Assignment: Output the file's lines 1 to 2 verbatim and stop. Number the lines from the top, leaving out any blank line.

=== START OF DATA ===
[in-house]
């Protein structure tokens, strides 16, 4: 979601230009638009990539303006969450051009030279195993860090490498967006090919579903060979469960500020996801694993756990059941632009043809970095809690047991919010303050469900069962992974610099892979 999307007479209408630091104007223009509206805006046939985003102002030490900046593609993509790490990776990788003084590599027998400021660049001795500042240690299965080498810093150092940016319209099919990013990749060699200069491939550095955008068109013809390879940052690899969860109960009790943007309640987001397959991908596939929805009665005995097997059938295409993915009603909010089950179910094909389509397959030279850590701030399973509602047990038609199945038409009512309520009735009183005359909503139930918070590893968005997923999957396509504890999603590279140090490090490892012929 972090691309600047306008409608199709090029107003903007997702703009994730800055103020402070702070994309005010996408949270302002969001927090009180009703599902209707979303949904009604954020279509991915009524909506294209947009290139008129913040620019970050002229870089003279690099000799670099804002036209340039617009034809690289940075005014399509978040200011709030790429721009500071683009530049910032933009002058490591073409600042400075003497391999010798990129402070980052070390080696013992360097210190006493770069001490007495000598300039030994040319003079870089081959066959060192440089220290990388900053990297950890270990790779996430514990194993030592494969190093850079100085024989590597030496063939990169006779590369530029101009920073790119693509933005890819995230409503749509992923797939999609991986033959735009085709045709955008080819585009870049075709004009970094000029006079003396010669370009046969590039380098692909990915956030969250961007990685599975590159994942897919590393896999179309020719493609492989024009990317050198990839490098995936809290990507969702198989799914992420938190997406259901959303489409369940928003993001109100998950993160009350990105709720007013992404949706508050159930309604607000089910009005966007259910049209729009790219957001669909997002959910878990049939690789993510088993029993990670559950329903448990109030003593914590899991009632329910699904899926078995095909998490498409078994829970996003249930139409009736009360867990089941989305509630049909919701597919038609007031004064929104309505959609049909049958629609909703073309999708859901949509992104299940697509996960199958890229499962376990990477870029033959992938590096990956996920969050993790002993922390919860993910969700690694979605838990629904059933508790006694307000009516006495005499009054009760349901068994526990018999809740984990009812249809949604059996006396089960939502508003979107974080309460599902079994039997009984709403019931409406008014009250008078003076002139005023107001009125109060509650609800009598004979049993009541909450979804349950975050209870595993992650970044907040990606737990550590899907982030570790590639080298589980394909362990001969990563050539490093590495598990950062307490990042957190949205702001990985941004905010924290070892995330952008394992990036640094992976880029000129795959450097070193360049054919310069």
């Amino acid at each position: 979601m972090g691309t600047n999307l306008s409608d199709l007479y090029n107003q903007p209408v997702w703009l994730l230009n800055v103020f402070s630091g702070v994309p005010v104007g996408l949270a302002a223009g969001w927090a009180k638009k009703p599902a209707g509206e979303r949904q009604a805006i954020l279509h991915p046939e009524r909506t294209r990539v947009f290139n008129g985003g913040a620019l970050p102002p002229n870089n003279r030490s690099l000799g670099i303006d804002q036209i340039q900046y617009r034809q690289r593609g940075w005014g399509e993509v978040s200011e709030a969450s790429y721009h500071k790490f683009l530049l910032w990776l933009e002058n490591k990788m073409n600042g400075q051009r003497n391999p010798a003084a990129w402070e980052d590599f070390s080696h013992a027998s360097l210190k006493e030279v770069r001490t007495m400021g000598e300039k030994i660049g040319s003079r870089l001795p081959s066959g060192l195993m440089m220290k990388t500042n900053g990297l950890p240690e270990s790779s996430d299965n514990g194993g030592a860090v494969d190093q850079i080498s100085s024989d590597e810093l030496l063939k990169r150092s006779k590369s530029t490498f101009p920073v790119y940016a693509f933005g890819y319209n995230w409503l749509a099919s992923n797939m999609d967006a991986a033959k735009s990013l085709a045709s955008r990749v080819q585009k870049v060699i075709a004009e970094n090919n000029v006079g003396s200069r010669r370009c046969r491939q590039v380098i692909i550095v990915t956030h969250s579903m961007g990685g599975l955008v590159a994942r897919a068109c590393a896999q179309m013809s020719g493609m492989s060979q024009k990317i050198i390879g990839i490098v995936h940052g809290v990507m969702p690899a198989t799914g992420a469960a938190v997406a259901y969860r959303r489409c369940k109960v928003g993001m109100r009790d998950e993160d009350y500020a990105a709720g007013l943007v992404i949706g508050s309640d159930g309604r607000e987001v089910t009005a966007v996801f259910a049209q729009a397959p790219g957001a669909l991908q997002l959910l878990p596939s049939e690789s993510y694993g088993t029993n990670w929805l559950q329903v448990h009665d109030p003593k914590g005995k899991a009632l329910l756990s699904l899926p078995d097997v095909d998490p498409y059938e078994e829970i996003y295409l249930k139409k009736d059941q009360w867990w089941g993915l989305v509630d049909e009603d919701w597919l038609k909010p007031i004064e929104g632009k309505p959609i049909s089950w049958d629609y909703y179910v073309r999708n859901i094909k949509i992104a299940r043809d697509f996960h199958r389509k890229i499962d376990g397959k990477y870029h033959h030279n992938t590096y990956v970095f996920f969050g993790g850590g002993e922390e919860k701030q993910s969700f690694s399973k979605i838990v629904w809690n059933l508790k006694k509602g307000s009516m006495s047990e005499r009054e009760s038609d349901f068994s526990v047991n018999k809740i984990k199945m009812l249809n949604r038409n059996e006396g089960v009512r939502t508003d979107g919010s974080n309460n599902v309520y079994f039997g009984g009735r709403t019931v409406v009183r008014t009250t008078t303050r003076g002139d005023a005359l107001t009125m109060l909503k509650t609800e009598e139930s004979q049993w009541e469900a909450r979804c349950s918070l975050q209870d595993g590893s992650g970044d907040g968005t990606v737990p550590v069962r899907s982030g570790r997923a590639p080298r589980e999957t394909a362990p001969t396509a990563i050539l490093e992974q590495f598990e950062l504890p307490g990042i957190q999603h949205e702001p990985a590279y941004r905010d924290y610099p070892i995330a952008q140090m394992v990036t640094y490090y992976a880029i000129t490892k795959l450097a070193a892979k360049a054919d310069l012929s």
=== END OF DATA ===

[in-house]
């Protein structure tokens, strides 16, 4: 979601230009638009990539303006969450051009030279195993860090490498967006090919579903060979469960500020996801694993756990059941632009043809970095809690047991919010303050469900069962992974610099892979 999307007479209408630091104007223009509206805006046939985003102002030490900046593609993509790490990776990788003084590599027998400021660049001795500042240690299965080498810093150092940016319209099919990013990749060699200069491939550095955008068109013809390879940052690899969860109960009790943007309640987001397959991908596939929805009665005995097997059938295409993915009603909010089950179910094909389509397959030279850590701030399973509602047990038609199945038409009512309520009735009183005359909503139930918070590893968005997923999957396509504890999603590279140090490090490892012929 972090691309600047306008409608199709090029107003903007997702703009994730800055103020402070702070994309005010996408949270302002969001927090009180009703599902209707979303949904009604954020279509991915009524909506294209947009290139008129913040620019970050002229870089003279690099000799670099804002036209340039617009034809690289940075005014399509978040200011709030790429721009500071683009530049910032933009002058490591073409600042400075003497391999010798990129402070980052070390080696013992360097210190006493770069001490007495000598300039030994040319003079870089081959066959060192440089220290990388900053990297950890270990790779996430514990194993030592494969190093850079100085024989590597030496063939990169006779590369530029101009920073790119693509933005890819995230409503749509992923797939999609991986033959735009085709045709955008080819585009870049075709004009970094000029006079003396010669370009046969590039380098692909990915956030969250961007990685599975590159994942897919590393896999179309020719493609492989024009990317050198990839490098995936809290990507969702198989799914992420938190997406259901959303489409369940928003993001109100998950993160009350990105709720007013992404949706508050159930309604607000089910009005966007259910049209729009790219957001669909997002959910878990049939690789993510088993029993990670559950329903448990109030003593914590899991009632329910699904899926078995095909998490498409078994829970996003249930139409009736009360867990089941989305509630049909919701597919038609007031004064929104309505959609049909049958629609909703073309999708859901949509992104299940697509996960199958890229499962376990990477870029033959992938590096990956996920969050993790002993922390919860993910969700690694979605838990629904059933508790006694307000009516006495005499009054009760349901068994526990018999809740984990009812249809949604059996006396089960939502508003979107974080309460599902079994039997009984709403019931409406008014009250008078003076002139005023107001009125109060509650609800009598004979049993009541909450979804349950975050209870595993992650970044907040990606737990550590899907982030570790590639080298589980394909362990001969990563050539490093590495598990950062307490990042957190949205702001990985941004905010924290070892995330952008394992990036640094992976880029000129795959450097070193360049054919310069």